The Environmental Protection Agency’s annual report, “Inventory of U.S. Greenhouse Gas Emissions and Sinks: 1990-2018,” provides a comprehensive look at U.S. emissions and removals by source, economic sector, and greenhouse gas – GHG. The gases covered by this inventory include carbon dioxide, methane, nitrous oxide, hydrofluorocarbons, perfluorocarbons, sulfur hexafluoride, and nitrogen trifluoride. The inventory also calculates carbon dioxide emissions that are removed from the atmosphere by “sinks,” e.g., through the uptake of carbon and storage in forests, vegetation, and soils.
On April 13, 2020, the EPA’s comprehensive annual report on nationwide GHG emissions released to the public. It shows that since 2005, national GHG emissions have fallen by 10%, and power sector emissions have fallen by 27%.
“While there was a small rise in emissions due to weather and increased energy demand from the prior year in this report, based on preliminary data, we expect next year’s report to show that the long-term downward trend will continue,” said EPA Administrator Andrew Wheeler.
According to the announcement, annual trends are responsive to weather variability and economic conditions. Year-over-year, national GHG emissions were 3% higher in 2018 than the prior year, due to multiple factors, including increased energy consumption from greater heating and cooling needs due to a colder winter and hotter summer in 2018 compared to 2017.
According to environmental and research groups, driving the drop’s long-term downward trend is chiefly due to a shift away from coal power generation. The 2019 drop was driven by a nearly 10 percent fall in emissions from the power sector, the biggest decline in decades [Rhodium Climate Service]. Utilities are closing coal plants in favor of cheaper natural gas and renewable energy.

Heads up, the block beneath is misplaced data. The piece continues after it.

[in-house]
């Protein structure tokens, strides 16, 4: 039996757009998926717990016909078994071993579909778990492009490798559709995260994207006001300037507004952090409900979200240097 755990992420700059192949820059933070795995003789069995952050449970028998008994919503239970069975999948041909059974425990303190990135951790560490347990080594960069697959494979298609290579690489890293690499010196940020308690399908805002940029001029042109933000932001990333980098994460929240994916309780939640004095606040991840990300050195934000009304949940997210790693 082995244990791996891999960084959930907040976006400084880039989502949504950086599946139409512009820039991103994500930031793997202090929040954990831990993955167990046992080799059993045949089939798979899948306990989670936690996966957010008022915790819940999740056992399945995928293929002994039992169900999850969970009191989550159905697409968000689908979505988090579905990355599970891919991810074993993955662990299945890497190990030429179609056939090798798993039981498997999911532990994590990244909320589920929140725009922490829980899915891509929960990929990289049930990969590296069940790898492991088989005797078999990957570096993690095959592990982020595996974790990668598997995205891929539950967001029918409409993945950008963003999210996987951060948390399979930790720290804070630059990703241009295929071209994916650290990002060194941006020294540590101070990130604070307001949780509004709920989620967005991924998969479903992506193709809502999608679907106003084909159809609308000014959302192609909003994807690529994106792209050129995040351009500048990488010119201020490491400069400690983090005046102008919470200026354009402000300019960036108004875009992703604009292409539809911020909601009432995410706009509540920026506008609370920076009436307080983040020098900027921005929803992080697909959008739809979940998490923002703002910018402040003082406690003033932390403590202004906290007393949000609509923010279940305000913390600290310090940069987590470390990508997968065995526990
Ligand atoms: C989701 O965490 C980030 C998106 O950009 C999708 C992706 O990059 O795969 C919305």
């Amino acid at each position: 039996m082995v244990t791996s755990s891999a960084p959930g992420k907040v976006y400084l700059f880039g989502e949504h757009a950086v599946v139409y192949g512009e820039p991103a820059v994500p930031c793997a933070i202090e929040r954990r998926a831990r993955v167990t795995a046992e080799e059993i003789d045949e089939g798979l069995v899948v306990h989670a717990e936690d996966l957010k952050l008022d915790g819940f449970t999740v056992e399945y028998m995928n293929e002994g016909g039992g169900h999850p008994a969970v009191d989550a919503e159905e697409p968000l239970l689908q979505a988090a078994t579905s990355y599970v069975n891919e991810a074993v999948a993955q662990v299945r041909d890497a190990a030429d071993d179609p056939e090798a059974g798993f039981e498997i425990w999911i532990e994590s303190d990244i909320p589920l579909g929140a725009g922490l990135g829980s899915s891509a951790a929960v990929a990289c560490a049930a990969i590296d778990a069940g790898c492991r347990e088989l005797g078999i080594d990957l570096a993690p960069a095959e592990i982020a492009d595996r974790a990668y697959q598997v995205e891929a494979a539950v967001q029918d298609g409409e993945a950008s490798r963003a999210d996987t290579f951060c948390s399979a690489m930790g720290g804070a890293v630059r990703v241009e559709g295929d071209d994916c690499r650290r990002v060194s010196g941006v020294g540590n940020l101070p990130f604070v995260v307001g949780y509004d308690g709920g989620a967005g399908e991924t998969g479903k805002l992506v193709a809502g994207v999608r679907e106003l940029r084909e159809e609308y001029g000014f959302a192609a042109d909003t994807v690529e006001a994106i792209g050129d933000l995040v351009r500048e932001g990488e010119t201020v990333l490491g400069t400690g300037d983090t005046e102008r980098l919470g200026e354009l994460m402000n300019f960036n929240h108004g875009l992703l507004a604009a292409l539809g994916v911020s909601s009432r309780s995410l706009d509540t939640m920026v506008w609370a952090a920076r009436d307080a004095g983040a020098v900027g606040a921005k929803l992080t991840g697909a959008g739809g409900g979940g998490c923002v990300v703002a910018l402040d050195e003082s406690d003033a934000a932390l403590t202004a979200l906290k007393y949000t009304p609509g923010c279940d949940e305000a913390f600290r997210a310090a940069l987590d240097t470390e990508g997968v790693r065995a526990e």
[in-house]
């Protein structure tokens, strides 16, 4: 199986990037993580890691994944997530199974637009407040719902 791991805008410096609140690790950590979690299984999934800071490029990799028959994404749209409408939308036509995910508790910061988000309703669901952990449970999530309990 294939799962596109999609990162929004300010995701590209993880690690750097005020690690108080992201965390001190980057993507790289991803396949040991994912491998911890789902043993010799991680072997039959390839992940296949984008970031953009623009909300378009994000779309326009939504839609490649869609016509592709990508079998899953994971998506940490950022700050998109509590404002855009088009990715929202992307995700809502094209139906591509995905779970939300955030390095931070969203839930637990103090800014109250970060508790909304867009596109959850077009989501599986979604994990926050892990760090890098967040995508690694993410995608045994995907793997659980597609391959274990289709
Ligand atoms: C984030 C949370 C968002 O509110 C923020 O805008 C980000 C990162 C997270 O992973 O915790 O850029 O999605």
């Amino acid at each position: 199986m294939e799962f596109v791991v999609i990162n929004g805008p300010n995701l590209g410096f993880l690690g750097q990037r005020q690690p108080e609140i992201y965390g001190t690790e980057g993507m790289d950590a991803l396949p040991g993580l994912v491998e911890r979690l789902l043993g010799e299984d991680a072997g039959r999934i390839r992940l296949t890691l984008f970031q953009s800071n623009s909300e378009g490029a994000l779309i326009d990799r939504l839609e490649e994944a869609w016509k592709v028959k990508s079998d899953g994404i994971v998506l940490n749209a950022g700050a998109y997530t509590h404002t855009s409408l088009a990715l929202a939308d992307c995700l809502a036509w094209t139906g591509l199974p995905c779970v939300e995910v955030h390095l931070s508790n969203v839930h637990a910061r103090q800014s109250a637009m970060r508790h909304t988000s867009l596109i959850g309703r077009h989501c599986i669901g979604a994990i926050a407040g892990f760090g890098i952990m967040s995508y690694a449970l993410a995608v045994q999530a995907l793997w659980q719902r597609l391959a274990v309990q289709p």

Emissions from industry rose slightly last year, and are now greater than those from coal-fired power plants, most driven by a strong economy. Emissions from buildings were up, and emissions from other sectors of the economy collectively grew by more. The shift to lower-carbon energy is largely restricted to the electricity sector, and in order to meet international and state goals, state policies continue to target other sectors that collectively make up a majority of U.S. emissions.
More information is available at EPA’s website Inventory of U.S. Greenhouse Gas Emissions and Sinks.
For more information about potential impacts to waste, energy, or manufacturing please contact your nearest SCS Engineer’s office or your Project Manager.
Stormwater Regulation is evolving, pushing more responsibility on to the dischargers by holding them accountable through categorization based on a discharger’s ability to meet numeric benchmarks. Additionally, how a discharger responds and applies effective BMPs determines their status. Ultimately, it is up to the industrial permittee to take the initiative, with an eye to priorities and feasibility for the future of their stormwater compliance program.
Stormwater managers and facility compliance personnel have only just begun to come to terms with the tiered ERA Response paradigm. However, as the tiered escalation becomes more common and ERA Level 1 and Level 2 reporting is performed, facilities are beginning to reach an equilibrium of stormwater compliance in terms of strategy, feasibility, budget and allocation of resources.
In his whitepaper, Jonathan Meronek, QISP, ToR, takes readers through the fundamental components of the ERA, Exceedance Response Action, or tiered Corrective Action compliance mechanism already in place, and currently being implemented in the States of California, Washington and the most recent General Permit in Oregon. ERA has wide-reaching implications for future NPDES permittees of industrial stormwater discharges. The escalation or “tiered” response standards is based on EPA Benchmark Levels and potential for future Numeric Effluent Limits (NELs). The three western states are viewed as “precursors” of what may be expected throughout the United States, as several key components of the forthcoming Multi-Sector General Permit (MSGP) will push other states to move towards similar ERA response scenarios and regulations.